How likely are you to walk the tightrope if it is 100 feet high and there is no net underneath to support / cushion your fall and assure your safety? How likely are you to attempt that feat if the net is there and you know that if you struggle and/or fail you will be laughed at, criticised, condemned, sent to live with the lepers or simply lose your job?  Not that likely right?

Please get the VoC is the stimulus/trigger for personal and organisational change.  Change that is imposed is NEVER welcomed – it is scary, it is frightening, it threatens our safety even our existence.  So if you want people and groups to behave differently then you have to create a safe environment.  An environment where people and groups are acknowledged and rewarded for taking the right course of action irrespective of the actual results.  If someone / some group takes the right action, plays in the spirit of the game, then they must not be blamed, criticised, condemned.

One other factor that you should bear in mind.  We overestimate what we can do in the short term say 0 -6  months and underestimate what we can do in the longer term say 12 – 36 months. Therefore one aspect of creating this safe space is to ask a lot of people in the organisation over the long term (stretch goals) and be much less demanding so as to build in success and allow for learning over the shorter term.  Yes, I am asking you to do the opposite of what is the default setting in most organisations.

The closest management concepts to what I am talking about here are “drive out fear” as espoused by Deming or “The Learning Organisation” espoused by Senge.

4. Turn data and information into engaging/actionable stories and tell these vividly and dramatically

I once took over the responsibility of a failing planning & budgeting team.  The first action I took was to ask the team to stop sending their standard reports out to the many managers in the organisation.  Guess what happened? Only 10% of the managers rang up to ask where their reports were!  Please get present to this: we, human beings, suck at relating to and making sense of data.  Our naturally way of being is such that data and reports require effort – conscious effort – to understand, to interpret, to make sense of.  Most of us are simply not willing to make the effort.  Yes, pretty graphs help but not that much.

If you want you VoC customer feedback to be acted upon then tell actionable stories.  Stories work because they work they way we work.  There are heroes, there are villains, there is plot, there is cause and effect and they provide lessons / pointers towards how to live, what do do, how to do it differently….  That means that having a team of business savvy people who can turn data into actionable stories is a must.  When I ran a Customer Analytics practice I played this role – to complement the work done by the staticians and data miners; they were great at data mining (I sucked) and I was great at using their data to tell stories (they sucked at telling stories).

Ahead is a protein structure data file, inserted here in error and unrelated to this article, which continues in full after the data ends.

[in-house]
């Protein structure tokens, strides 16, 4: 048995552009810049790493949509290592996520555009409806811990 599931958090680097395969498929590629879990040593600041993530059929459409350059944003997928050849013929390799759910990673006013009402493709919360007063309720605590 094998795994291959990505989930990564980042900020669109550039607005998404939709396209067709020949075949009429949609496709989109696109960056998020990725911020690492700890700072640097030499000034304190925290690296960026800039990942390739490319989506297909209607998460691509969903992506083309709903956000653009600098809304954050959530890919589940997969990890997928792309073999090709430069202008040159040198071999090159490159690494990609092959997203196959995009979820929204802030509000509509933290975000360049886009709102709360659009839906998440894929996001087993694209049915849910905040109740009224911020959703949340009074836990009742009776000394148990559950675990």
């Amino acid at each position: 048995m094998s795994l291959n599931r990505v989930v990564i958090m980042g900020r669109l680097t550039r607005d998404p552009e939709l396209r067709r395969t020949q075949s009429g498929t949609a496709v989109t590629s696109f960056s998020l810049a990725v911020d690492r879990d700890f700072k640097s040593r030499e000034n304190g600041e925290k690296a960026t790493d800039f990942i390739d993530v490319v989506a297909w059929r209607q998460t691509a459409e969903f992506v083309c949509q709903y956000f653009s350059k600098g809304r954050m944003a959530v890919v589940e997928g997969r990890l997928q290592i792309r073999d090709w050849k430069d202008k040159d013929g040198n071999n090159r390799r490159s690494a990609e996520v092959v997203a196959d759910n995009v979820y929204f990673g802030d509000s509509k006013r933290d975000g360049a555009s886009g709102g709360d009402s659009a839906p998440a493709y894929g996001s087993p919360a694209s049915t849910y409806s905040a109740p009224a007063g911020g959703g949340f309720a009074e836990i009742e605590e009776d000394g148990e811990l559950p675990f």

5. The CEO must own the play, be committed to the play and be in the play with both feet

Did your read my last post?  Kristin Zhivago has been involved in this game for 20+ years and this is what she says:

“If the CEO isn’t speaking up for your customers, there’s nothing that anyone else can do – regardless of their position – that will turn the company into a customer-centric organisation.”

As you know I totally agree with her.  If your CEO does not see the VoC as critical ingredient in the game then I guarantee that your VoC program will not deliver any fruit no matter how much, time, money and effort you put into VoC.  The people who need to commit resources will not commit resources.  The people who need to act will not act.  Even if people agree to do stuff you will find that they drag their heels.  If they take action then many people will act half-heartedly.

Want to learn more?  Then consider attending one of these seminars hosted by Mindshare, in the UK, on the 17th and 18th April

If you have any interest in VoC – particularly how to get value out of it – and you live near London or Manchester then you might want to attend.  Here are the details:

“Mindshare Technologies to Host Seminars in UK to Help Companies Realise and Implement Customer Experience Best Practices

  •  Two Free Seminars to Take Place in London and Manchester
  • Seminars Will Provide Attendees with Customer Experience Thought Leadership Using the Latest Techniques to Drive Action from Insights

The seminar series begins in London on April 17, followed by a second offering in Manchester on April 18. Registration for these two free events is now open, and information can be found at http://www.mshare.net/uktour/.”

 The customer service best practices seminars will be held at Liberty House, 222 Regent Street, in London and Pall Mall court, 61–67 King Street, in Manchester and will be headed up by three members of Mindshare’s leadership team, each lending their expertise in VoC and enterprise feedback management (EFM) solutions: Lonnie Mayne, chief experience officer; Shane Evans, vice president of business solutions-retail; and Rachel Lane, director of Europe, Middle East and Africa development.

Topics to be covered at the seminars include:

  • Planning the Perfect Customer Experience Strategy
  • The Right Modes for Invitation and Feedback
  • Obtaining Non-Purchaser Feedback
  • Tactical Use of Feedback
  • Correlation to Financial Improvement
  • Making Feedback Actionable at All Layers of Management”

Disclosure and request

Disclosure:  whilst i have been tracking Mindshare and have spoken to several people there (who I like) I have NO financial relationship with Mindshare.  Put differently, I am not getting paid to advertise this nor do I get a fee or any other reward if you attend.  Incidentally, the seminars are FREE.

Request:  if you are reader of this blog and you are going to go along then please let me know as I’d love to meet you, learn more about you and buy you a coffee.